Strange days in blogtown: no sooner has Tim “Road To Surfdom” Dunlop taken the King’s ha’pence to create the Blogocracy blog for News Limited, and Tim Blair returned to the Daily Tele fold, comes news that another of Australia’s senior blogzines, Catallaxy, is to dance the tango with the commercial sector, having been signed up to the reviewme service, which pays $50-$100 for each “review” of its favoured products to appear on the site.
Out, out brief candle? The blog revolution was going to change the face of media as we knew it, decentre the et cetera, radicalise the wossname and so on and so on, and now it appears to have got to the point Dylan was at when he did a deal with Starbucks, only thirty years quicker.
Let’s face it, blogging as a decentred breakdown of the old consumer-producer model is pretty much dead. In its place a centre has emerged of blogzines – multi-authored, with less of the ‘what I think about Grey’s Anatomy’ type posts – and a few king-blogs, by people whose authority came from their non-blogging work (ie Norman Geras of Normblog fame), and anthology sites.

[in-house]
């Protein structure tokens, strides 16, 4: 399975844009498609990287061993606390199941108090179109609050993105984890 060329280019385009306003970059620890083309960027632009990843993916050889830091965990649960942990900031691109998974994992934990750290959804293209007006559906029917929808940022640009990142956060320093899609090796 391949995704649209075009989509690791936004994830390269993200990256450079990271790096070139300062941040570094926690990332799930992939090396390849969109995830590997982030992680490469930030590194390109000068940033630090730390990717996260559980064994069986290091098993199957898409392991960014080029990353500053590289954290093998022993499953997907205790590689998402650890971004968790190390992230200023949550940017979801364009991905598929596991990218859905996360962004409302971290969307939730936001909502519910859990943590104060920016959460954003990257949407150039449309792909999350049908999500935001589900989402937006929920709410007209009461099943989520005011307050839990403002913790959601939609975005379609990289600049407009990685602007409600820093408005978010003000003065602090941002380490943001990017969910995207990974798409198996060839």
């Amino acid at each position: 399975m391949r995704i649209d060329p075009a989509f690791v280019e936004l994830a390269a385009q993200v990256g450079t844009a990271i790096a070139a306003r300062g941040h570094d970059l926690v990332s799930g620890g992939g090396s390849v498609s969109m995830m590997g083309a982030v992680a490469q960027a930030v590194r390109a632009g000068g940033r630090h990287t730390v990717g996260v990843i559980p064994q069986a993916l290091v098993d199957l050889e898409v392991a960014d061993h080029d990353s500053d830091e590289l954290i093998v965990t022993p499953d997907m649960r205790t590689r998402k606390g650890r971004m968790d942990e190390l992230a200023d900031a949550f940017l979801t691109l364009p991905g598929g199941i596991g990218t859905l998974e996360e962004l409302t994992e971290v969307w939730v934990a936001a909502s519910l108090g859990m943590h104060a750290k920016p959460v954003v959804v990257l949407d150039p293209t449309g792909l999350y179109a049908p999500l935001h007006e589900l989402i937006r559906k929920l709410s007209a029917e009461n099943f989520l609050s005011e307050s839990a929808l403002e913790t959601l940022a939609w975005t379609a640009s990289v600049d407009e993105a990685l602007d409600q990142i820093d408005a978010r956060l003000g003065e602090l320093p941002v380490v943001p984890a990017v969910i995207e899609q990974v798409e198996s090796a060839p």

Really, as far as Australian blogging (political-social commentary-wise) goes, the emergent core is: Larvatus Prodeo, Club Troppo, Catallaxy, Road To Surfdom, John Quiggin, Leftwrites, and Tim Blair, with a few others in the suburbs – Ozpolitics, Antony Loewenstein, etc – and a lot more pretty much irrelevant.
With the exception of Blair, this emergent core are in a position to create some sort of additional media alternative in the manner that Meanjin, Overland and Arena have done in the past, but not if they come running the first time Rupert flashes a bit of leg.
Nothing wrong with writing for the mainstream press, but a blog is energy-sapping, and serving two blogs – as Dunlop says he will do – fools no-one. Who gets the A-stories and who gets the second-raters? Judging by recent days, Surfdom barely gets any of Dunlop at all – it’s mostly ring-ins, with a noticeable drop in quality.
Catallaxy’s idea that it can maintain its intellectual capital while running product placement seems a bizarre move until you realize that it was Helen Darville-Dale’s idea. They’ll learn.
Looks like most will regard independent media not so much as something they’ve tried and found difficult, but as something found difficult and therefore not tried.